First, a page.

JOHANNESBURG - South Africa needs to relook at the policy of narrow black economic-empowerment (BEE), the South African Communist Party (SACP) says. Speaking after the party's Central Committee meeting in Johannesburg, deputy general secretary Jeremy Cronin says that the SACP feels that certain "taboo questions" need to be asked in order to put the country on a new growth path. One of these is whether narrow BEE has worked in terms of jobs creation. "We need to have a relook at narrow BEE and whether it has had an influence at all on job creation," says Cronin. Referring to the minerals industry, Cronin says that certain BEE quotas have not been fulfilled. "If these quotas had been fulfilled, would our mineral sector or our economy be on a better basis in terms of job creation or on a worse basis? There's no easy answer to these types of questions but [we] certainly need to begin to answer these types of questions," he says. He questions whether some business-people who gained from BEE practices are really "patriotic" in terms of what they contributed to job creation in the country. "The presumption that BEE shareholders are patriotic and will create jobs and do all kinds of other things is something that needs to be very seriously interrogated," he says. Cronin says that, despite the fact that South Africa had a growing economy between 1994 and mid-2008, there has been a growing divergence in income levels and that divergence is racialised.
Africa & the world
NICE - French President Nicolas Sarkozy says that Africa should be represented on the United Nations (UN) Security Council, promising to back reforms when France takes the helm of the Group of Eight (G8) and the Group of 20 (G20) big economies, next year. Speaking at the launch of the twenty-fifth Africa-France summit, he says that it is time for the world to include Africa on the global stage to discuss international crises and reforms. "I am convinced that we can't talk about big global questions without Africa any longer," Sarkozy adds. "The Security Council must be reformed and it's not normal that no African is a member of the Security Council." African nations have asked for two rotating permanent seats since 2005, given that the continent has about 27% of members at the UN, its size and the involvement of global powers on its territory. China, the US, Russia, Britain and France are the permanent members of the council. Nigeria, Gabon and Uganda are among ten members that hold rotating seats. Without saying exactly what France will favour, Sarkozy says: "France, when it takes over the G8 and the G20 next year, will push towards this reform." The G8 is made up of leading rich nations, while the G20 also includes other big economies. South Africa is Africa's only G20 member. Security Council reform has been held up, with four countries in particular - Brazil, Germany, Japan and Pakistan - seeking new permanent seats.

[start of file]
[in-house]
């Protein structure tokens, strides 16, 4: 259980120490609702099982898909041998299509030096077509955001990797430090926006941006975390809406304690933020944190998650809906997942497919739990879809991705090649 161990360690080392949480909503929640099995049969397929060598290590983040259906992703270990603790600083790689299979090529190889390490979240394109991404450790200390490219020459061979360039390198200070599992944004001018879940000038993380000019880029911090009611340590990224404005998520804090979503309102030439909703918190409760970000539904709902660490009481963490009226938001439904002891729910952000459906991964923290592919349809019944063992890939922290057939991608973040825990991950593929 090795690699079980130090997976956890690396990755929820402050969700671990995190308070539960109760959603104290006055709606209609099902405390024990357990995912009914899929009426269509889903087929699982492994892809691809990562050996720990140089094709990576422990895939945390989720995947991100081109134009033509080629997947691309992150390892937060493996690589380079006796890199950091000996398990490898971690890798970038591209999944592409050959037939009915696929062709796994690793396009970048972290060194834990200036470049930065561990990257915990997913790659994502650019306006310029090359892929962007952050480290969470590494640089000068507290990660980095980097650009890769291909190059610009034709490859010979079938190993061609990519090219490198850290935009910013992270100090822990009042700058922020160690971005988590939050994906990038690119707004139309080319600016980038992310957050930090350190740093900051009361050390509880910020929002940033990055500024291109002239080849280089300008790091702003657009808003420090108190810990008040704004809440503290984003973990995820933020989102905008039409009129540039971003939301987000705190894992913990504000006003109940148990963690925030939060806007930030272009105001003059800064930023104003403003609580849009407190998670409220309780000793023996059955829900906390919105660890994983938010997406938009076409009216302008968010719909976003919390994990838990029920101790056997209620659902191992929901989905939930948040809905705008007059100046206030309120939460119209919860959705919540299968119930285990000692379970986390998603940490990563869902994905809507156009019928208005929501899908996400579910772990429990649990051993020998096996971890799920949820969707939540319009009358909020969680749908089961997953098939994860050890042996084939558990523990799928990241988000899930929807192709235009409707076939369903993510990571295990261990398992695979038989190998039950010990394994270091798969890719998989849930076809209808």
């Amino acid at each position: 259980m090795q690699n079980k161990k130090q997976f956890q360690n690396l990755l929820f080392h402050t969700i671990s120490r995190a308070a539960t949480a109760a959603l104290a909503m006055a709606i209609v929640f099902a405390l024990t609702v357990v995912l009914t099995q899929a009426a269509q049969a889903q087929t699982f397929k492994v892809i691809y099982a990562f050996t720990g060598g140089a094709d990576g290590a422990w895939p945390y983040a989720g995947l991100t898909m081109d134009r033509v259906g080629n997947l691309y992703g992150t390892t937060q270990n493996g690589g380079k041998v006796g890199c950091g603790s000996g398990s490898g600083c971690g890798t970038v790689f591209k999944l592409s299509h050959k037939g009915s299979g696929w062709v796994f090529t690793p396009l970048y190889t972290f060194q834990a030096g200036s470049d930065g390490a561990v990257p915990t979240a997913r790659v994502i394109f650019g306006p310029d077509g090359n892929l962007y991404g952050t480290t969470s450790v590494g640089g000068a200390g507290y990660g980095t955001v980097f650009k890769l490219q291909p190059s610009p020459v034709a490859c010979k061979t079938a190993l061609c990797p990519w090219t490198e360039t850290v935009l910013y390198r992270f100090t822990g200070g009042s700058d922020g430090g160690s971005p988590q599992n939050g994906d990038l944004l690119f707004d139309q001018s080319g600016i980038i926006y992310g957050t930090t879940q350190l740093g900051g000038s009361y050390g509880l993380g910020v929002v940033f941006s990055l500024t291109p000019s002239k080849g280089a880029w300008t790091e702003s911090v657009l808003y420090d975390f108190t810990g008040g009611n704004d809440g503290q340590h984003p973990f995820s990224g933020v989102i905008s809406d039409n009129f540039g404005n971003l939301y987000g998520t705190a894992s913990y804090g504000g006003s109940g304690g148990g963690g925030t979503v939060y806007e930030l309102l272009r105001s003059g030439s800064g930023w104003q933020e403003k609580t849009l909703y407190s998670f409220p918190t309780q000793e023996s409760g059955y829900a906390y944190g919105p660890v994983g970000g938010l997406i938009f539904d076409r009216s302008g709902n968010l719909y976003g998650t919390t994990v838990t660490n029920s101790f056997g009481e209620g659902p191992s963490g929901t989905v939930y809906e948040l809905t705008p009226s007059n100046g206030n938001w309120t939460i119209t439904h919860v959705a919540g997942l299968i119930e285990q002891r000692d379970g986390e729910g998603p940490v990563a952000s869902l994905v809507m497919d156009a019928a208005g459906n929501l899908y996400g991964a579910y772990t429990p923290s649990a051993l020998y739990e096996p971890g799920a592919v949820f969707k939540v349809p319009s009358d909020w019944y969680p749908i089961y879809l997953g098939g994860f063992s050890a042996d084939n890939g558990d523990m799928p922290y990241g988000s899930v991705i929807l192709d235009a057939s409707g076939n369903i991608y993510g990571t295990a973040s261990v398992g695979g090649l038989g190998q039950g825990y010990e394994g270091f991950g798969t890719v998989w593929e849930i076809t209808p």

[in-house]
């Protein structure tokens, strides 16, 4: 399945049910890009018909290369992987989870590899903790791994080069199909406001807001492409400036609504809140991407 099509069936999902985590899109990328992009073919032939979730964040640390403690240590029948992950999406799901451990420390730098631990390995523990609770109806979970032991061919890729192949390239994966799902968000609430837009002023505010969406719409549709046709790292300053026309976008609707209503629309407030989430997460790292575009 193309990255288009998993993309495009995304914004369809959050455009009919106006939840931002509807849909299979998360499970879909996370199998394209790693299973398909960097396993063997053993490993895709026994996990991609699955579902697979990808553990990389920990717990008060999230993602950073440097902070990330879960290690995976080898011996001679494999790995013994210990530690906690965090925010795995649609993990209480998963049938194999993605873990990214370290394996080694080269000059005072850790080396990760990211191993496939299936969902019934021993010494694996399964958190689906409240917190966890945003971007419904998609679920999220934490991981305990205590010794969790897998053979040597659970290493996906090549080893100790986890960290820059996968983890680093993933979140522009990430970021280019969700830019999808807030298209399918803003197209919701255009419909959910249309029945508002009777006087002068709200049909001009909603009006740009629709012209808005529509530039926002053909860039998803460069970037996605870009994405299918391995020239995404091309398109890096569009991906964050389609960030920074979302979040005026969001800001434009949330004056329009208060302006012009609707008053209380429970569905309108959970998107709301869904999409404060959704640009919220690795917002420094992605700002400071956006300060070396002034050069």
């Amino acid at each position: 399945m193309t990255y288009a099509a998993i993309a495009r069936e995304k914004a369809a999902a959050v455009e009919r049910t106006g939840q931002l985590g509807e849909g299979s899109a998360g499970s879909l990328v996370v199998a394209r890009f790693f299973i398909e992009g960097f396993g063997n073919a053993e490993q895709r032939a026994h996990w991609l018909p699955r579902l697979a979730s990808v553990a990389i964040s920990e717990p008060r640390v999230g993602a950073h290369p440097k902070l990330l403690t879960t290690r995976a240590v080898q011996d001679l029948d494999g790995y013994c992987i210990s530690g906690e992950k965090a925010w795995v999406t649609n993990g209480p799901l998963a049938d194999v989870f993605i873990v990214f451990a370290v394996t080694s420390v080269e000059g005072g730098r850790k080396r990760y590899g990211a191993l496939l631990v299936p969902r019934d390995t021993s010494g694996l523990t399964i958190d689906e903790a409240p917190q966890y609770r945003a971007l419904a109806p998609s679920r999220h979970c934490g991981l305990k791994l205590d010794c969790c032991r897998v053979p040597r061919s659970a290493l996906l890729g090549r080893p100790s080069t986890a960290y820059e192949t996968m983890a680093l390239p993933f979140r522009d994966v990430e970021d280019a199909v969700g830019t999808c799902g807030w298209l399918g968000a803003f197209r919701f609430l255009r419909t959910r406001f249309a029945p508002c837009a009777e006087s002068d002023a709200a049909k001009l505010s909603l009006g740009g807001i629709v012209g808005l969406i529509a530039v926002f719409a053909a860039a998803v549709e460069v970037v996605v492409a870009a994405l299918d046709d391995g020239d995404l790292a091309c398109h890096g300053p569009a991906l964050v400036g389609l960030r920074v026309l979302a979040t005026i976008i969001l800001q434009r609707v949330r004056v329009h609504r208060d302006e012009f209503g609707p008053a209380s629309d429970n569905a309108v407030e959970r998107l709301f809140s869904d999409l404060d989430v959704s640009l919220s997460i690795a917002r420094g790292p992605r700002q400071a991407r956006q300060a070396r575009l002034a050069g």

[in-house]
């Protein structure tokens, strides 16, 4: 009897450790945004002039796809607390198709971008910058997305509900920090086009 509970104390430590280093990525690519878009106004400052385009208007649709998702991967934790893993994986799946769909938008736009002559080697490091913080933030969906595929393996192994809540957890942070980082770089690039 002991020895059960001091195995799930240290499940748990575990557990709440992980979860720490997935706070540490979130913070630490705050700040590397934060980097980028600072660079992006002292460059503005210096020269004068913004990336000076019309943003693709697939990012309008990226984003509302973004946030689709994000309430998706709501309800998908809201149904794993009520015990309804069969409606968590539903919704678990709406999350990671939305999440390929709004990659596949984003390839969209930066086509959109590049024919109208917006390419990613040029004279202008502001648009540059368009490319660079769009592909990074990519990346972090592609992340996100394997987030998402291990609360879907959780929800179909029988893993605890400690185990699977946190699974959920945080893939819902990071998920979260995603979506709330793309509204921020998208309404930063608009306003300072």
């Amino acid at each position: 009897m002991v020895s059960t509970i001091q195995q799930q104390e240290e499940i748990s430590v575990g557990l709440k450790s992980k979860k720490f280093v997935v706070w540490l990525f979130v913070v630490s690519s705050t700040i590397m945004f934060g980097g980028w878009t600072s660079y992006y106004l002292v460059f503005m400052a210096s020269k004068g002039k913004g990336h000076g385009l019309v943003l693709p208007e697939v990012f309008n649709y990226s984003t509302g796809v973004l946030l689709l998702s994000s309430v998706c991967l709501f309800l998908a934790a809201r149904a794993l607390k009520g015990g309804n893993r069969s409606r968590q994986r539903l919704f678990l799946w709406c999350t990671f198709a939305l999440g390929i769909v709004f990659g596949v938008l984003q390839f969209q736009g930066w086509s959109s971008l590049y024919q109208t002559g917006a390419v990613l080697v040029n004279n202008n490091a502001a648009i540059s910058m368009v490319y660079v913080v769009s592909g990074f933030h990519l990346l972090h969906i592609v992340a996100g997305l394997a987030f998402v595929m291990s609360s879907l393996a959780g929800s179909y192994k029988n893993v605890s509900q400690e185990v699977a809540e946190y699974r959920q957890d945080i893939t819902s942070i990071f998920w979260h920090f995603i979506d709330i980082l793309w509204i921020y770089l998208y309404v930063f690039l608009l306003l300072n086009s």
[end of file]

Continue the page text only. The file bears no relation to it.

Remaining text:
STOCKHOLM - Developing countries will suffer if Europe's governments fail to deal with their debt problems, the World Bank's chief economist says. Despite a record bail-out package, fears remain that Greece's debt woes will spread to other eurozone nations, damage the global financial system and strangle worldwide economic growth. "We certainly hope this crisis can be resolved soon because the downturn in the European countries will be bad for the developing countries, and could constrain growth," World Bank chief economist Justin Yifu Lin says on the sidelines of a seminar in Stockholm. Chinese Premier Wen Jiabao warns that global economic growth remains vulnerable to sovereign debt risks and the possibility of a second downturn. The Organisation for Economic Cooperation and Development has sharply raised its forecast for global growth this year and next year, thanks mainly to strength in Asia. It says that developed nations' debt problems are one of the main threats to the global economy. Greece has received the biggest bail-out in financial history, with the International Monetary Fund - the World Bank's sister organisation - and the European Union pledging €110-billion from 2010 to 2013 to save the country from default. At a seminar on development challenges in a postcrisis world, Lin says that the bail-out package is "decisive" and will help stabilise markets, but that there is still a risk that Europe's problems could spill over to the rest of the world and that the developing world is particularly vulnerable.